18 Oct 2019

Steve Hansen: We might win, we might lose

7:27 am on 18 October 2019

All Blacks coach Steve Hansen was typically philosophical on the eve of their Rugby World Cup quarterfinal.

New Zealand Coach Steve Hansen.

All Blacks coach Steve Hansen Photo: PHOTOSPORT

Can they beat Ireland? Yes. Might they lose? Of course.

How had they picked their side? Make the obvious selections and the rest comes down to team balance and the opposition.

While much of the focus was always on the starting 15, Hansen said it's the reserves that stand out when he looks at his team sheet.

"Those extra fresh legs could be the difference maker.

"We're very fortunate that our bench is strong, has been for a long time and when you look at the experience that's on that bench, it does give you a bit of confidence."

The selections of real interest have come in midfield and at hooker.

Jack Goodhue has beaten out Ryan Crotty to partner Anton Leinert Brown in midfield, with Sonny Bill Williams on the bench.

Codie Taylor also got the nod ahead of Dane Coles in the number two jersey.

Hansen said either could've started, but Taylor had taken his chance with Coles injured for a large chunk of last season.

The same went for lock Brodie Retallick, who Hansen had no doubt could deliver despite having just 30 minutes of game time since returning from injury.

Aaron Smith, Brodie Retallick and Anton Lienert-Brown at All Blacks training.

All Blacks training Photo: PHOTOSPORT

Hansen was also confident in his inexperienced backs, with four Crusaders holding less than 15 Test Caps expected to cop a high ball barrage.

One of those players, wing George Bridge, said the numbers don't tell the full story.

"You look at the caps and it says inexperienced but we probably don't feel very inexperienced and we're really comfortable with how we want to play as individuals and as a backline.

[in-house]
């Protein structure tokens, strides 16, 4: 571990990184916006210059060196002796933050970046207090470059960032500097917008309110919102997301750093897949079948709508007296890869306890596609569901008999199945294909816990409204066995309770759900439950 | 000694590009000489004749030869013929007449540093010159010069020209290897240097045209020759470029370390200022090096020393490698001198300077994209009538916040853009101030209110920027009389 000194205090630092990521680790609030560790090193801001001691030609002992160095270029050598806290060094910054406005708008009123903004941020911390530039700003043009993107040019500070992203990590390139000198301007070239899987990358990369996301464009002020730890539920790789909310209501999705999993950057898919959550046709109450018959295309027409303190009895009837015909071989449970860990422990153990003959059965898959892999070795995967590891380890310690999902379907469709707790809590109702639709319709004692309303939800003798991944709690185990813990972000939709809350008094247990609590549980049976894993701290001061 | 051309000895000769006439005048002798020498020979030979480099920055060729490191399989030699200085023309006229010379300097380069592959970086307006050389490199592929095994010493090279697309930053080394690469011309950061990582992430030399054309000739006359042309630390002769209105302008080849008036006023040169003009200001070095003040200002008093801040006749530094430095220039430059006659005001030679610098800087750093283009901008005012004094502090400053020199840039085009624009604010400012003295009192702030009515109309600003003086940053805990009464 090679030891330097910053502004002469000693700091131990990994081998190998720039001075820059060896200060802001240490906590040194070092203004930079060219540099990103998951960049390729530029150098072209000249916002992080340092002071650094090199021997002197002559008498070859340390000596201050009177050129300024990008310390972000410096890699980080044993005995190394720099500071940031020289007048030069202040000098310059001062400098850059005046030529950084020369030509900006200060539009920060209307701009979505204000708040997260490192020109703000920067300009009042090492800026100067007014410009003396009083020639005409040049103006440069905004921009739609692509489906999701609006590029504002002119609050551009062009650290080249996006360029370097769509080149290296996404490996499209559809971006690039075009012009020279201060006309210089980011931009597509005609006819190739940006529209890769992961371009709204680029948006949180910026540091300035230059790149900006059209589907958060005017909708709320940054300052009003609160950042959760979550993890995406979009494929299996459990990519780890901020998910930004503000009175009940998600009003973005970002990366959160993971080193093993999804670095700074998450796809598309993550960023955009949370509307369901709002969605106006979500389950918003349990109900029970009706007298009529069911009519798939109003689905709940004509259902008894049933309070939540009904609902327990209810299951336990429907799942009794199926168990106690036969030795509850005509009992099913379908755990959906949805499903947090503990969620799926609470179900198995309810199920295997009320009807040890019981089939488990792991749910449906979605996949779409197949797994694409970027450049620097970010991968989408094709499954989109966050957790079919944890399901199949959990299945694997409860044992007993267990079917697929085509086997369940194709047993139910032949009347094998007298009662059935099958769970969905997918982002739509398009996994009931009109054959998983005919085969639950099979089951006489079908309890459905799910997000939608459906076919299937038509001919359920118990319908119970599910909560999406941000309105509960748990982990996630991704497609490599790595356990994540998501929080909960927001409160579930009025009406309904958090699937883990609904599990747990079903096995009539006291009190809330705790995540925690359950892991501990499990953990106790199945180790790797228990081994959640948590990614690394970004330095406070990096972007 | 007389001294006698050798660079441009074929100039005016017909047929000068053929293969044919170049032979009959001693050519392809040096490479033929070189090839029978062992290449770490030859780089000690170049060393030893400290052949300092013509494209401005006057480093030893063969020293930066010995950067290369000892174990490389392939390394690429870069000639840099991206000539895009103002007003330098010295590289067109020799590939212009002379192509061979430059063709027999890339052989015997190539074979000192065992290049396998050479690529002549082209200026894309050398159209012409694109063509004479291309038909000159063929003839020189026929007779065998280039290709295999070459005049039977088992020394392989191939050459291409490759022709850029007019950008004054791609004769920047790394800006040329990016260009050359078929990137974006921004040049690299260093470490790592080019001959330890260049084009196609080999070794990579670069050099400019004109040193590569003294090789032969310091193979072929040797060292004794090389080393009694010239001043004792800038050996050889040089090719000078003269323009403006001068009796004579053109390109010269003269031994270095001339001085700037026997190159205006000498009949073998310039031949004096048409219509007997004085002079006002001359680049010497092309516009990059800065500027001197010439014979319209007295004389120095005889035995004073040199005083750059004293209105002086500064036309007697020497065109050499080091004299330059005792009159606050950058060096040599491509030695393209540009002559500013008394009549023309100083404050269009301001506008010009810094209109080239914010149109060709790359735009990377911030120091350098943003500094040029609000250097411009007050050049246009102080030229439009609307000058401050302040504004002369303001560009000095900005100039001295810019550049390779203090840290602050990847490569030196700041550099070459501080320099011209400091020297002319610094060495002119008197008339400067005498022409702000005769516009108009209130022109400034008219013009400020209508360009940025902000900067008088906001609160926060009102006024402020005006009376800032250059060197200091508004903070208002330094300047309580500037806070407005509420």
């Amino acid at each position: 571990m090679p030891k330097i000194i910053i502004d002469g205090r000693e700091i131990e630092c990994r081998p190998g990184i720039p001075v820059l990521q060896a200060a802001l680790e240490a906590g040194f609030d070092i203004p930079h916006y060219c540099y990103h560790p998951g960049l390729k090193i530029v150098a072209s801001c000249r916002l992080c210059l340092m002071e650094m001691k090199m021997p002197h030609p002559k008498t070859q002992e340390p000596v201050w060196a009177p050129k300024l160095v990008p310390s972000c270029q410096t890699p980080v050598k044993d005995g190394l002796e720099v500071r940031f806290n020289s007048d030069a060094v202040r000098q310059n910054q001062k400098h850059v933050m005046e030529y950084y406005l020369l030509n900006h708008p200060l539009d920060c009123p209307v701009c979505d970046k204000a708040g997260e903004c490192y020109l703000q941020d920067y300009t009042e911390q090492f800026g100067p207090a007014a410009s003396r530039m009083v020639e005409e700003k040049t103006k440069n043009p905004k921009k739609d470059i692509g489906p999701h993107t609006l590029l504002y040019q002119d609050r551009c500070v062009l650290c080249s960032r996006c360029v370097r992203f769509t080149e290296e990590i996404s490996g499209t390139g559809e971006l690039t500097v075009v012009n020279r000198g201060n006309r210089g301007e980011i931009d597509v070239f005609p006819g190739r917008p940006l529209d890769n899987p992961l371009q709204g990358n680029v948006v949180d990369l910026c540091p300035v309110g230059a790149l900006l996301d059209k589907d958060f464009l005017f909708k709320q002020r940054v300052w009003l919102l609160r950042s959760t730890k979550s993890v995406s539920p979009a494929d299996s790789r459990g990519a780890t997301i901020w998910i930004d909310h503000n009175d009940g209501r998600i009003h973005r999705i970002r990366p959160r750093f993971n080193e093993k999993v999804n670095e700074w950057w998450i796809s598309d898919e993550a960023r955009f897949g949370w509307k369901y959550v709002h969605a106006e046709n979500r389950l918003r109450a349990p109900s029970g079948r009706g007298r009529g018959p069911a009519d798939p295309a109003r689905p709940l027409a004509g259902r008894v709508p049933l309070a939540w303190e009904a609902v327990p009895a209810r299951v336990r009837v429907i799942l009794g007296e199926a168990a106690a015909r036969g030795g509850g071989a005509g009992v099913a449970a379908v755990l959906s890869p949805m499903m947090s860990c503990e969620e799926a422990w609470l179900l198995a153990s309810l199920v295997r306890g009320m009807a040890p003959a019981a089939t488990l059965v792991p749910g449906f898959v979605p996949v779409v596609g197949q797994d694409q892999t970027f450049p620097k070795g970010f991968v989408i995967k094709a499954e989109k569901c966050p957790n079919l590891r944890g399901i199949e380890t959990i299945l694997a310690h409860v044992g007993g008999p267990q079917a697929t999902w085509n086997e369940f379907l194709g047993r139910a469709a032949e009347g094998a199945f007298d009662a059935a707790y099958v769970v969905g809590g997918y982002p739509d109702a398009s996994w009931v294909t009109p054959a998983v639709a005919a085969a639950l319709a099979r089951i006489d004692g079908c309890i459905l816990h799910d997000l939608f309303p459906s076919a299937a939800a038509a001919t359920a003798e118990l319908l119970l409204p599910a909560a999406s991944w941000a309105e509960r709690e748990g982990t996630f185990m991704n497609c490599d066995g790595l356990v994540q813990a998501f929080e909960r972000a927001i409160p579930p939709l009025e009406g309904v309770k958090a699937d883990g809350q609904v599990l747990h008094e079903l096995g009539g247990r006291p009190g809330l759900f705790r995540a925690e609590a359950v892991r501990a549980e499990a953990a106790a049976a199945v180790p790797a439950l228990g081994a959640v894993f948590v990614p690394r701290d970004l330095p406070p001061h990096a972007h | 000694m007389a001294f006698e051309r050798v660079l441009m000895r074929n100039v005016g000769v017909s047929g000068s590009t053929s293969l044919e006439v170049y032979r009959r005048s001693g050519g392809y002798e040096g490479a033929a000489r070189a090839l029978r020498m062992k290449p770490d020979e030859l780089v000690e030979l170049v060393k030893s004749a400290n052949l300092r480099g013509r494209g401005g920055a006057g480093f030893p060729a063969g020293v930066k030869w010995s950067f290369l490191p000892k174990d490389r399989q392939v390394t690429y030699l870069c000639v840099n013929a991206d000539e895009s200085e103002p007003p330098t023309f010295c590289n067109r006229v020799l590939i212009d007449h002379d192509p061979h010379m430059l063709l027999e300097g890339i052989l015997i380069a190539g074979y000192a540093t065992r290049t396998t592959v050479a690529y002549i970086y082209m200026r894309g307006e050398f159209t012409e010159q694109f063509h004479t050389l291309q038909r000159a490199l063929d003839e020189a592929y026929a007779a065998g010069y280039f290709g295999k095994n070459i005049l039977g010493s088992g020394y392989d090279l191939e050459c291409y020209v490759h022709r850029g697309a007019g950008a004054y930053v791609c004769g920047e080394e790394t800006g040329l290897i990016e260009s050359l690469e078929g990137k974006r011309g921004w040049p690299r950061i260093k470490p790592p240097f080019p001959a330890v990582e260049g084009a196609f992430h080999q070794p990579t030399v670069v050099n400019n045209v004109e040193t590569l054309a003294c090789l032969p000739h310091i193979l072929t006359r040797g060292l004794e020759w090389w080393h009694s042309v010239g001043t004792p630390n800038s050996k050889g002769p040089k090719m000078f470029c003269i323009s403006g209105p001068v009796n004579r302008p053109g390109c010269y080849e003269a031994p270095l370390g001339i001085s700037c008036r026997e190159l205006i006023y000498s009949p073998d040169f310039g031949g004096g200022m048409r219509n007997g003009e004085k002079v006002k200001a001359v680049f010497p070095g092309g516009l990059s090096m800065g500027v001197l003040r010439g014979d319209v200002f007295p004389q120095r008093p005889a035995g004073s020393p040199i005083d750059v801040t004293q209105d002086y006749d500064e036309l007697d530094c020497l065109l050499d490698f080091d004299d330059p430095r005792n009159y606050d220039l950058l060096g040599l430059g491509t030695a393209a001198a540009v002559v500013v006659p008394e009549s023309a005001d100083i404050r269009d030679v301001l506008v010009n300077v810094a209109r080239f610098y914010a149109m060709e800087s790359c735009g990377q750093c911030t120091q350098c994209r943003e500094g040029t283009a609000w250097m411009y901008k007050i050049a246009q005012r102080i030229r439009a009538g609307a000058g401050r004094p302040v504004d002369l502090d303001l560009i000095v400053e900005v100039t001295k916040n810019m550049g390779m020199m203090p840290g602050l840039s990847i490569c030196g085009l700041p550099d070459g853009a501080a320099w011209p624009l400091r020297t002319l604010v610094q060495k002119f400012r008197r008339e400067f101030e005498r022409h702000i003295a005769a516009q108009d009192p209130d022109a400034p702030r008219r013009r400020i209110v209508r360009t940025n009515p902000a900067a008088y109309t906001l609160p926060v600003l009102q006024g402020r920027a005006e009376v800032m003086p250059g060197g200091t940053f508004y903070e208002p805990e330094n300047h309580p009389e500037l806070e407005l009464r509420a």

"That's probably where some of the experience that we're thinking of comes from. It's that we've been in some pretty high pressure games."

None, however, as big as this.

After two recent losses to Ireland, including last time the teams met in Dublin almost a year ago, the All Blacks knew full well the magnitude of the challenge.

But captain Kieran Read said it's important they put things in context.

"We certainly respect what the Irish team has done over those couple of games but it's a totally different ball game.

"It's a [quarter] final of a World Cup, two teams ranked very highly and it's about turning up on the day.

"Do we take lessons from those games? Yes, definitely. But [we also] know what this game brings, it's going to be slightly different to those."

Neverthless, that hasn't dinted Ireland's belief.

Captain, hooker Rory Best, says a squad full of strong players is what gives them that optimistic feeling.

"Everyone pushes hard to be in the squad. You no longer kind of know what the 15 is going to be and the rest are just sort of there to make up the numbers.

"Every one of those 33 players believe that they're good enough to start and whenever you get competitive players that are not used to winning things, it's a good mix."

A mix that's proven it has the capability to get the measure of the All Blacks

Ireland coach Joe Schmidt said there's only downside to those two wins.

"We're certainly not going to sneak up on them anymore, we're not going to surprise them.

"They're well aware of how we play, what they're going to do to combat that and what they're going to put into their own armory to make sure that we're we're chasing them about."

All Blacks after loss to Ireland 2018.

All Blacks after Dublin loss 2018 Photo: PHOTOSPORT

Schmidt knew if that happened, the All Blacks lethal counterattacks could be the end of his side's hopes.

For Hansen, ensuring that happened was about changing one key aspect from recent history.

"They're not a team that gives you a lot of opportunities through mistakes.

"They're pretty good at keeping the ball when they keep it and when they kick it they kick it to put pressure on you rather than to give you a free shot.

"You've just got to adapt and adjust to what's happening in the game and we've made a lot of changes since we last played them so it'll be interesting to see if those changes work or not."

If they do, the All Blacks could well find themselves in the semifinals.

And although they knew nothing was guaranteed, Sonny Bill Williams said they also knew exactly what they were capable of.

"They were number one in the world just before the tournament started so we're under no illusions about the threat that they pose.

"But for us it's about bringing that All Blacks A game. That's what we're about.

"If we get our mental prep right, come with that attitude and that intent, then we're going to be hard to stop."

Confident talk, ahead of crunch quarterfinal.